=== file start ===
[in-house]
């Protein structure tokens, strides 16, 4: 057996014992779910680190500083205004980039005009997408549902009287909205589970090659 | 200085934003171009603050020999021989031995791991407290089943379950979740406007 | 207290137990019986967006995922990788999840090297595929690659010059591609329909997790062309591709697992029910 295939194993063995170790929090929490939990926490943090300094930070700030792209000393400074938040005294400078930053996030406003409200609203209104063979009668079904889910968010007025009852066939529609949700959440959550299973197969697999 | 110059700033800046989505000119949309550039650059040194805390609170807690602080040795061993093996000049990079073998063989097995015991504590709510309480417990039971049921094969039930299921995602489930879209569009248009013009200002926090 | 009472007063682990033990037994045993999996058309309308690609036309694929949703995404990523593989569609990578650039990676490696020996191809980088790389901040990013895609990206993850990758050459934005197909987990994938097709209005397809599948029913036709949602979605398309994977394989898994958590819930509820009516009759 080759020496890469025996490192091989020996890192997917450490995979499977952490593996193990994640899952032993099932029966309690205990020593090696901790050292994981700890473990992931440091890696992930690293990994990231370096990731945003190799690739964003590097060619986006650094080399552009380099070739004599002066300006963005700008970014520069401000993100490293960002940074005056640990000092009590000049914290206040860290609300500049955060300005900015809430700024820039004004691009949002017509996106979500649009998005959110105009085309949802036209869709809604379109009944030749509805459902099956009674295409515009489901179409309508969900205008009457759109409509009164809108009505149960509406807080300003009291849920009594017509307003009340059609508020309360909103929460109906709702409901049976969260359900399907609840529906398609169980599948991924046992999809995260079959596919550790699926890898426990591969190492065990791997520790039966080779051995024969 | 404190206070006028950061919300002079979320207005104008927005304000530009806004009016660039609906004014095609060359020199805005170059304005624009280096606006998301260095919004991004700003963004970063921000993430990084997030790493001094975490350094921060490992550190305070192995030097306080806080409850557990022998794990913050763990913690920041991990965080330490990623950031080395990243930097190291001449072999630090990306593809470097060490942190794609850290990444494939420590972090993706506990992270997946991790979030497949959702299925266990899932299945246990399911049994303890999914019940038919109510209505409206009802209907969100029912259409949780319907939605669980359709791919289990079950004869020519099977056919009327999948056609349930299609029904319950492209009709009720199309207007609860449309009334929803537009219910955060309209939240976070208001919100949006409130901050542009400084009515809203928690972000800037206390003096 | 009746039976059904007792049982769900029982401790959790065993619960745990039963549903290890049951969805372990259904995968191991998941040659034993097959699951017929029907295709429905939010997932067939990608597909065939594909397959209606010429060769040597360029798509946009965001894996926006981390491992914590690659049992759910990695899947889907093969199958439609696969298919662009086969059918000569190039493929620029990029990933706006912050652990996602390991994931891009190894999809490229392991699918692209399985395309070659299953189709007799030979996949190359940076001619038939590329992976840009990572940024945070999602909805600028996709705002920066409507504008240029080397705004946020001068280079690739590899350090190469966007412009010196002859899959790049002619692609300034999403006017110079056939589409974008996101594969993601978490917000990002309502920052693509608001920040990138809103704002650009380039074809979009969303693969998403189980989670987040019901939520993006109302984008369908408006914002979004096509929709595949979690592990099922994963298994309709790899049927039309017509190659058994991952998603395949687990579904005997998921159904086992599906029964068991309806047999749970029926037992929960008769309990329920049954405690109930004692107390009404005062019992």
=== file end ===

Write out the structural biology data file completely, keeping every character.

[in-house]
């Protein structure tokens, strides 16, 4: 057996014992779910680190500083205004980039005009997408549902009287909205589970090659 | 200085934003171009603050020999021989031995791991407290089943379950979740406007 | 207290137990019986967006995922990788999840090297595929690659010059591609329909997790062309591709697992029910 295939194993063995170790929090929490939990926490943090300094930070700030792209000393400074938040005294400078930053996030406003409200609203209104063979009668079904889910968010007025009852066939529609949700959440959550299973197969697999 | 110059700033800046989505000119949309550039650059040194805390609170807690602080040795061993093996000049990079073998063989097995015991504590709510309480417990039971049921094969039930299921995602489930879209569009248009013009200002926090 | 009472007063682990033990037994045993999996058309309308690609036309694929949703995404990523593989569609990578650039990676490696020996191809980088790389901040990013895609990206993850990758050459934005197909987990994938097709209005397809599948029913036709949602979605398309994977394989898994958590819930509820009516009759 080759020496890469025996490192091989020996890192997917450490995979499977952490593996193990994640899952032993099932029966309690205990020593090696901790050292994981700890473990992931440091890696992930690293990994990231370096990731945003190799690739964003590097060619986006650094080399552009380099070739004599002066300006963005700008970014520069401000993100490293960002940074005056640990000092009590000049914290206040860290609300500049955060300005900015809430700024820039004004691009949002017509996106979500649009998005959110105009085309949802036209869709809604379109009944030749509805459902099956009674295409515009489901179409309508969900205008009457759109409509009164809108009505149960509406807080300003009291849920009594017509307003009340059609508020309360909103929460109906709702409901049976969260359900399907609840529906398609169980599948991924046992999809995260079959596919550790699926890898426990591969190492065990791997520790039966080779051995024969 | 404190206070006028950061919300002079979320207005104008927005304000530009806004009016660039609906004014095609060359020199805005170059304005624009280096606006998301260095919004991004700003963004970063921000993430990084997030790493001094975490350094921060490992550190305070192995030097306080806080409850557990022998794990913050763990913690920041991990965080330490990623950031080395990243930097190291001449072999630090990306593809470097060490942190794609850290990444494939420590972090993706506990992270997946991790979030497949959702299925266990899932299945246990399911049994303890999914019940038919109510209505409206009802209907969100029912259409949780319907939605669980359709791919289990079950004869020519099977056919009327999948056609349930299609029904319950492209009709009720199309207007609860449309009334929803537009219910955060309209939240976070208001919100949006409130901050542009400084009515809203928690972000800037206390003096 | 009746039976059904007792049982769900029982401790959790065993619960745990039963549903290890049951969805372990259904995968191991998941040659034993097959699951017929029907295709429905939010997932067939990608597909065939594909397959209606010429060769040597360029798509946009965001894996926006981390491992914590690659049992759910990695899947889907093969199958439609696969298919662009086969059918000569190039493929620029990029990933706006912050652990996602390991994931891009190894999809490229392991699918692209399985395309070659299953189709007799030979996949190359940076001619038939590329992976840009990572940024945070999602909805600028996709705002920066409507504008240029080397705004946020001068280079690739590899350090190469966007412009010196002859899959790049002619692609300034999403006017110079056939589409974008996101594969993601978490917000990002309502920052693509608001920040990138809103704002650009380039074809979009969303693969998403189980989670987040019901939520993006109302984008369908408006914002979004096509929709595949979690592990099922994963298994309709790899049927039309017509190659058994991952998603395949687990579904005997998921159904086992599906029964068991309806047999749970029926037992929960008769309990329920049954405690109930004692107390009404005062019992």